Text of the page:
Old friends Charlie Hugall and Luke Smith returned to produce the new record, with additional help in the electronic arena from Ghost Culture – whose collaborative record with Falle Nioke became a mutual soundtrack for the group’s lockdown activities. A band unleashed, ‘Light+’ feels unforced, natural, and completely true to their back catalogue. Take new single ‘Manifest’ – constructed with the help of FYFE, it opens with crisp guitar chords before surging into a heady 80s inspired synth feels, blessed with light, hope, and a quiet sense of urgency. “It’s about chasing the setting sun,” says Seb. “The freedom that travel can bring; and escaping the confinement we all felt for so long in our lives. Something so many still dream of escaping.”
In a way, the single points to the energy of the album as a whole – it’s about embracing freedom, and making people move. Looking to their live shows, Crystal Fighters have a way of zeroing in on a frenetic and reckless disregard for convention. “Our rule was, if you want to play fast, then play fast. In the live shows, our favourite moments can be incredibly fast, and kind of chaotic… but in the collective energy it all hangs together.” It’s also an album of deep emotion, however. Take ‘Carolina’ – a real-life love story set in Colombia, it’s a homage to a woman Seb fell for, someone who escaped the rat race, and made her way to the coast. “She was living a different life… with not a lot of money, but a lot more happiness. I wanted to tell her story, of how she claimed her freedom by letting go of what society expects of us to pursue her own dreams. Living a life you enjoy rather than living for your work.”
Lyrically, the band move from grand, thought-provoking statements – ‘Multiverse’ and ‘End The Suffering’ – through to simple ‘boy-meets-girl’ pop songs. “It’s the contrast,” Seb says. “Real life has to happen as well. Each of us is looking for love, or pining over a situation in our lives. It’s honest to write about that, as well as something that’s a bit more spiritual. It speaks to who we are as a band.”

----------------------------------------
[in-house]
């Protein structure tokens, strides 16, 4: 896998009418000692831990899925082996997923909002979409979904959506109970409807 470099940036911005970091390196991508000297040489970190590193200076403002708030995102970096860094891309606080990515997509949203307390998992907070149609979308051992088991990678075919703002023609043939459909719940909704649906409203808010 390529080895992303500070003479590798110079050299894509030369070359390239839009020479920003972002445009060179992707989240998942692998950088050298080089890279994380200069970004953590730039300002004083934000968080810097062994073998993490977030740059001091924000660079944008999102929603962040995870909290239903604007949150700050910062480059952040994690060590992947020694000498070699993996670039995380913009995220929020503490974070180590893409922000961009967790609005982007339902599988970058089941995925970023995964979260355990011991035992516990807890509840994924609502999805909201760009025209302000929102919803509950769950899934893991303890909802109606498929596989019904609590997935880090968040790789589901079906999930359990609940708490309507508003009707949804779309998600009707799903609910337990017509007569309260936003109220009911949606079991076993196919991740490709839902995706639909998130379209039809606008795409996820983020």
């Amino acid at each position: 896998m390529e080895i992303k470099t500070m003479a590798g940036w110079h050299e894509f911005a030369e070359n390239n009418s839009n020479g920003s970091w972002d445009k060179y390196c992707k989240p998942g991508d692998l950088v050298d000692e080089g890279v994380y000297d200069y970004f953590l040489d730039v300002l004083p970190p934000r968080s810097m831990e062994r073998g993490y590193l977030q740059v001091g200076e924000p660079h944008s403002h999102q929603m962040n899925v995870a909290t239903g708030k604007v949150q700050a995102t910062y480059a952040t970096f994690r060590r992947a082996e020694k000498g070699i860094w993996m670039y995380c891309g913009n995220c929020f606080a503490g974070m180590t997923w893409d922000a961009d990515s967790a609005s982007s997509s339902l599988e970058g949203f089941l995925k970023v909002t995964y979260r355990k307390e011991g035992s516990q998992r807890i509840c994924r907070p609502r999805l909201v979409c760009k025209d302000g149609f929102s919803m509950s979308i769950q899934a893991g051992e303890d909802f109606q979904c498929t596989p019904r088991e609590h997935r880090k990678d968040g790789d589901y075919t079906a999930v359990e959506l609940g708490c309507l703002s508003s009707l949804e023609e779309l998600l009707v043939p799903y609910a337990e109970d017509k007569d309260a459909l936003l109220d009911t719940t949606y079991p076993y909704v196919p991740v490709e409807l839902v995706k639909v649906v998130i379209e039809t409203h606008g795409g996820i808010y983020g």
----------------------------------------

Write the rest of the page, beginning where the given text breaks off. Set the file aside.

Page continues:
‘Love x3’ started as an acoustic idea, before becoming a lush tropical onslaught, asking fans to open their hearts once more. “It’s asking for us to experience love as a collective. It’s what can sustain us, and heal us as a society,” he says. “We’re all in need of real connection. And we need music that speaks to us as individuals, as people who are fallible, and need help. Sometimes life can be a very tough place to be. Music can really help people open up.”
Scorching album highlight ‘Tranquilo’, for example, takes its name from a carefree expression common across the Spanish-speaking world – put simply, it means ‘all good’. “We wanted to capture that vibe, and take it over to English-speaking cultures,” he says. “It’s a reminder of that familiar feeling of when we want to be all calm and chill, but reality gets in the way. It’s asking people to step back from the traffic of your thoughts, and observe them. Life can be hard… so you’ve got to take it easy.”
Right now, Crystal Fighters are living their lives in a ‘tranquilo’ fashion. Each moment counts, and they take life for what it is. “It taught us the value of collaboration,” he says. “The time we spent apart mellowed us all out, in a certain way. We’re happier than ever, and we want to use our platform to deliver our message to the greatest number of people that we can. As the album says, more light. More positivity, more clarity. We all need more hope in our lives.”
Crystal Fighters are like a burst of light in the darkness – soon the sun will be coming up, and the party can begin.